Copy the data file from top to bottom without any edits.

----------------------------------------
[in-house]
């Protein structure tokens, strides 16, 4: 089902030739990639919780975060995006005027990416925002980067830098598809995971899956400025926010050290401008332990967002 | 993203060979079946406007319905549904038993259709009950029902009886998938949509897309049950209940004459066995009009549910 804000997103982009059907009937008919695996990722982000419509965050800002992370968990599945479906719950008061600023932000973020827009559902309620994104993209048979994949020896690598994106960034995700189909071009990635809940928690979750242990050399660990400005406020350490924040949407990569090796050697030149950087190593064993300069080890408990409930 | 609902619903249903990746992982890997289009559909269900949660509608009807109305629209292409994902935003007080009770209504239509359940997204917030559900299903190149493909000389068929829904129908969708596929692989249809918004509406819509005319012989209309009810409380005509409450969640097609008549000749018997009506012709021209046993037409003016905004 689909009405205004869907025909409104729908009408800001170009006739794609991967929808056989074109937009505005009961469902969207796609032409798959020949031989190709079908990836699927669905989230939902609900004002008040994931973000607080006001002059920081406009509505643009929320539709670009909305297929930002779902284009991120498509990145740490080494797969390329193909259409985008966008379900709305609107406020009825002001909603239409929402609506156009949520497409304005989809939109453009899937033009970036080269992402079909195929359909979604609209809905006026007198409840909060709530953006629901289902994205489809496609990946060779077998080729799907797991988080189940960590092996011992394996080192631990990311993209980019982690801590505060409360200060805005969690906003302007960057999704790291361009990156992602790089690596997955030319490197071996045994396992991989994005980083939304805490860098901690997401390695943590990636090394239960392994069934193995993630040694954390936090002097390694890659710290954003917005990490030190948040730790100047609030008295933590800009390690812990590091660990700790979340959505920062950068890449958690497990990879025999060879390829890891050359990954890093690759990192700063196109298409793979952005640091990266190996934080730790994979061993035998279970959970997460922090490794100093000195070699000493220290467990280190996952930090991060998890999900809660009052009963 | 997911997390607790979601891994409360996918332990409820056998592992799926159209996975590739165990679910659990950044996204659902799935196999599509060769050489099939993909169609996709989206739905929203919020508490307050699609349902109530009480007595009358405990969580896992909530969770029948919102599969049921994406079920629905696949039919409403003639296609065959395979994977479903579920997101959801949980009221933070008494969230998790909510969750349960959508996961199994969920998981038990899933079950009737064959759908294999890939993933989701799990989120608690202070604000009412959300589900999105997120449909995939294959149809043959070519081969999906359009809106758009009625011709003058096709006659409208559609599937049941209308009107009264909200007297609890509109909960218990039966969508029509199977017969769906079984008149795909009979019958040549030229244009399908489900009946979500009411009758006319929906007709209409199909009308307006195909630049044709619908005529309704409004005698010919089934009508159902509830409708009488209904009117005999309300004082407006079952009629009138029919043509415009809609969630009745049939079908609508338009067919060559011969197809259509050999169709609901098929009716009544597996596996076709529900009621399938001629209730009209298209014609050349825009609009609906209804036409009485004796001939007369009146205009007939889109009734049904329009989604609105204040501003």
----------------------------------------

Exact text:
[in-house]
């Protein structure tokens, strides 16, 4: 089902030739990639919780975060995006005027990416925002980067830098598809995971899956400025926010050290401008332990967002 | 993203060979079946406007319905549904038993259709009950029902009886998938949509897309049950209940004459066995009009549910 804000997103982009059907009937008919695996990722982000419509965050800002992370968990599945479906719950008061600023932000973020827009559902309620994104993209048979994949020896690598994106960034995700189909071009990635809940928690979750242990050399660990400005406020350490924040949407990569090796050697030149950087190593064993300069080890408990409930 | 609902619903249903990746992982890997289009559909269900949660509608009807109305629209292409994902935003007080009770209504239509359940997204917030559900299903190149493909000389068929829904129908969708596929692989249809918004509406819509005319012989209309009810409380005509409450969640097609008549000749018997009506012709021209046993037409003016905004 689909009405205004869907025909409104729908009408800001170009006739794609991967929808056989074109937009505005009961469902969207796609032409798959020949031989190709079908990836699927669905989230939902609900004002008040994931973000607080006001002059920081406009509505643009929320539709670009909305297929930002779902284009991120498509990145740490080494797969390329193909259409985008966008379900709305609107406020009825002001909603239409929402609506156009949520497409304005989809939109453009899937033009970036080269992402079909195929359909979604609209809905006026007198409840909060709530953006629901289902994205489809496609990946060779077998080729799907797991988080189940960590092996011992394996080192631990990311993209980019982690801590505060409360200060805005969690906003302007960057999704790291361009990156992602790089690596997955030319490197071996045994396992991989994005980083939304805490860098901690997401390695943590990636090394239960392994069934193995993630040694954390936090002097390694890659710290954003917005990490030190948040730790100047609030008295933590800009390690812990590091660990700790979340959505920062950068890449958690497990990879025999060879390829890891050359990954890093690759990192700063196109298409793979952005640091990266190996934080730790994979061993035998279970959970997460922090490794100093000195070699000493220290467990280190996952930090991060998890999900809660009052009963 | 997911997390607790979601891994409360996918332990409820056998592992799926159209996975590739165990679910659990950044996204659902799935196999599509060769050489099939993909169609996709989206739905929203919020508490307050699609349902109530009480007595009358405990969580896992909530969770029948919102599969049921994406079920629905696949039919409403003639296609065959395979994977479903579920997101959801949980009221933070008494969230998790909510969750349960959508996961199994969920998981038990899933079950009737064959759908294999890939993933989701799990989120608690202070604000009412959300589900999105997120449909995939294959149809043959070519081969999906359009809106758009009625011709003058096709006659409208559609599937049941209308009107009264909200007297609890509109909960218990039966969508029509199977017969769906079984008149795909009979019958040549030229244009399908489900009946979500009411009758006319929906007709209409199909009308307006195909630049044709619908005529309704409004005698010919089934009508159902509830409708009488209904009117005999309300004082407006079952009629009138029919043509415009809609969630009745049939079908609508338009067919060559011969197809259509050999169709609901098929009716009544597996596996076709529900009621399938001629209730009209298209014609050349825009609009609906209804036409009485004796001939007369009146205009007939889109009734049904329009989604609105204040501003």